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HealthCorps, Inc.
HealthCorps Logo.png
FounderMehmet Oz
TypePublic charity
FocusWellness education
Key people
Michelle Bouchard, President
Michelle Marquez, Chief Operating Officer
Juliahann Washington, Controller
Karen Johnson, Chief Communications Officer

HealthCorps is an American non-profit organization that provides school-based and organizational health education and peer mentoring in addition to community outreach to under-served populations. Its mission is to strengthen communities by highlighting innovative approaches to health and wellness to build resilience in America's youth. Students learn life-saving skills in nutrition, fitness and mental resilience as well as hands-only CPR training, organ donation and more.


HealthCorps is a national service program with tax-exempt status under Section 501(c)(3) of the Internal Revenue Code.[1] The program claims to impact from 400 to 600 high school students per school per year.[2]

The HealthCorps in-school program makes teens and pre-adolescents stronger by giving them practical life skills through interactive lessons, student-led events and demonstrations focused on the value and power of students' bodies and minds. HealthCorps expects students to become educated consumers and health activists, and they are encouraged to develop positive behavioral shifts that enhance self-esteem.[3]

HealthCorps is based on a peer-mentor model, in which the HealthCorps “Coordinator” is generally a recent college graduate and closer in age to the student.  Each HealthCorps "Coordinator" is assigned 1 to 4 schools in which he or she leads lessons and activities on fitness, nutrition and mental resilience.[4] The seminars are taught through health or other academic classes or through after-school clubs, as designated by the school principal. Lesson content is included in a 250-page curriculum and program guide developed in the field by the Coordinators and approved by the HealthCorps Advisory Board.[5]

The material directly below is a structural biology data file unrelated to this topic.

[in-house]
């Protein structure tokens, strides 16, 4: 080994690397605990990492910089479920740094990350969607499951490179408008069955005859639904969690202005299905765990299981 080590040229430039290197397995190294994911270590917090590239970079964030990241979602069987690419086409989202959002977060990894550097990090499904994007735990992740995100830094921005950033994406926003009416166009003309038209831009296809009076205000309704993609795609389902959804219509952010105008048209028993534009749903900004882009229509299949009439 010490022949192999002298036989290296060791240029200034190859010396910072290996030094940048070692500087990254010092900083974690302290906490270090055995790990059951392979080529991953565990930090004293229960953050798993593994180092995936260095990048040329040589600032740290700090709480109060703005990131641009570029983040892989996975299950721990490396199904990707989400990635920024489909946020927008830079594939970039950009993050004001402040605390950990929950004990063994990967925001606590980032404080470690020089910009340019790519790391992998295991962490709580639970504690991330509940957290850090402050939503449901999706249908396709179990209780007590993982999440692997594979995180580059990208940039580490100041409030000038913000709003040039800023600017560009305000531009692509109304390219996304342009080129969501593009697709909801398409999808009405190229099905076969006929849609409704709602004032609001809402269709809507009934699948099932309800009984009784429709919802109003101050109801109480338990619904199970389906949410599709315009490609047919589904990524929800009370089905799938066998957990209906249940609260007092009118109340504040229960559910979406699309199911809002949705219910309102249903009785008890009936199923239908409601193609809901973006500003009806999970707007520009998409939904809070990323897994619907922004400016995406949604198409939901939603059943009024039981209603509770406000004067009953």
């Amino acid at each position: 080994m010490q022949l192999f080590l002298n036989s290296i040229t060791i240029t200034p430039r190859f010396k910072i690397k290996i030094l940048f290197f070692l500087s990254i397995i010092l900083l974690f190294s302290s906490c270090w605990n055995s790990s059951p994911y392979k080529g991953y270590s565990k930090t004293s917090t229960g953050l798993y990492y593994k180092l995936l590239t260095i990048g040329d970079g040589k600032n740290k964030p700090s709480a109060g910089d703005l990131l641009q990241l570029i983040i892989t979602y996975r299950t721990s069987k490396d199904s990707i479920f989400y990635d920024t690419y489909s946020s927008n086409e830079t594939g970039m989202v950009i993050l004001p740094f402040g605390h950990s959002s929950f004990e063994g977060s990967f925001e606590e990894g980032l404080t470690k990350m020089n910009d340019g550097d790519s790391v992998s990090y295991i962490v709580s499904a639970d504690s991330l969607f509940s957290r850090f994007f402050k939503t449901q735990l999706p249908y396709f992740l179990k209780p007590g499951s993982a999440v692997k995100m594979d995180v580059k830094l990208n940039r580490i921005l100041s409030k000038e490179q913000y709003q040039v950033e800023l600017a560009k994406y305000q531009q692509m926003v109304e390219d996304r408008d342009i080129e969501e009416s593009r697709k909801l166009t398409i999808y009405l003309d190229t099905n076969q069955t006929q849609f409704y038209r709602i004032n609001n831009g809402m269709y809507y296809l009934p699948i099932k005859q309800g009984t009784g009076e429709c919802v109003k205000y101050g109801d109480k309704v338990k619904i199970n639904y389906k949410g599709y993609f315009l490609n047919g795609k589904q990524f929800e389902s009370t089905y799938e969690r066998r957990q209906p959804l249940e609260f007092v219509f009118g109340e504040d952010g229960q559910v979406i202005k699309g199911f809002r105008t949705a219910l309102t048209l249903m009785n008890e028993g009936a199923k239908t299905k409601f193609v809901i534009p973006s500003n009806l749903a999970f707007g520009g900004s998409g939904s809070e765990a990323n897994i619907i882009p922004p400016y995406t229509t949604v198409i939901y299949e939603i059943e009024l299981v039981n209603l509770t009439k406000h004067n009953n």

HealthCorps believes that through service learning, the students share some of the messaging with their friends and parents—thus increasing the reach of HealthCorps' message.

Outside of schools, HealthCorps engages in several community events such as health fairs, Martin Luther King Day of Service, Mealtime Blessings and the National Night of Conversation.


HealthCorps was designed in 2003 as a 10-month pilot in partnership with Columbia Presbyterian Hospital as a response to “Healthy People 2010” – an initiative of the U.S. Department of Health and Human Services to advance a nationwide disease prevention agenda that included fighting childhood obesity. As a result, cardiothoracic surgeon Mehmet Oz and his wife, Lisa, founded the educational program based upon the pilot under the auspices of the Foundation for Advanced Cardiac Therapies (“FACT”), a Palm Beach, Florida-based 501c3 organization.

In 2004, HealthCorps launched a lunchtime workshop at George Washington Educational Campus in Washington Heights, New York, led by “HealthCorps Coordinators” – recent college graduates with an interest in health careers who serve as peer-mentors. These Coordinators were trained and supervised by staff from the Touro College Children's Health Education Foundation. A second school, Cathedral High School in Manhattan, was added to the pilot in 2005. By 2006, the HealthCorps network grew to six schools in New York City as well as the Academy of the New Church in Pennsylvania, and two schools in New Jersey Cliffside Park High School and North Bergen High School.

HealthCorps chose youth as its major focus in order to maximize the impact of its programming. Teenagers are often: significant family purchase influencers, family caregivers and autonomous buyers with some expendable income. They also have great capacity to influence a large network of peers.[citation needed]

Original Programming and First Written Curriculum[edit]

In 2007, HealthCorps embarked on a national roll-out, extending its health education and mentoring program to 36 schools, including 29 in New York City, two in New Jersey, one in Florida, and one in Pennsylvania. In the same year, the organization incorporated as a 501(c)3 in New York under its own name “HealthCorps, Inc.” and closed out the Florida-based 501(c)3, FACT. By this time all Coordinators were expected to serve full-time, five days a week during the school year teaching both in and out of the classroom. HealthCorps realized that along with delivering curriculum, the program and its network of schools serve as a unique opportunity for discovery of how best to communicate with and understand teens, identify best practices for behavioral change and identify effective regional, state and federal school policy; thus, the name “Living Labs”.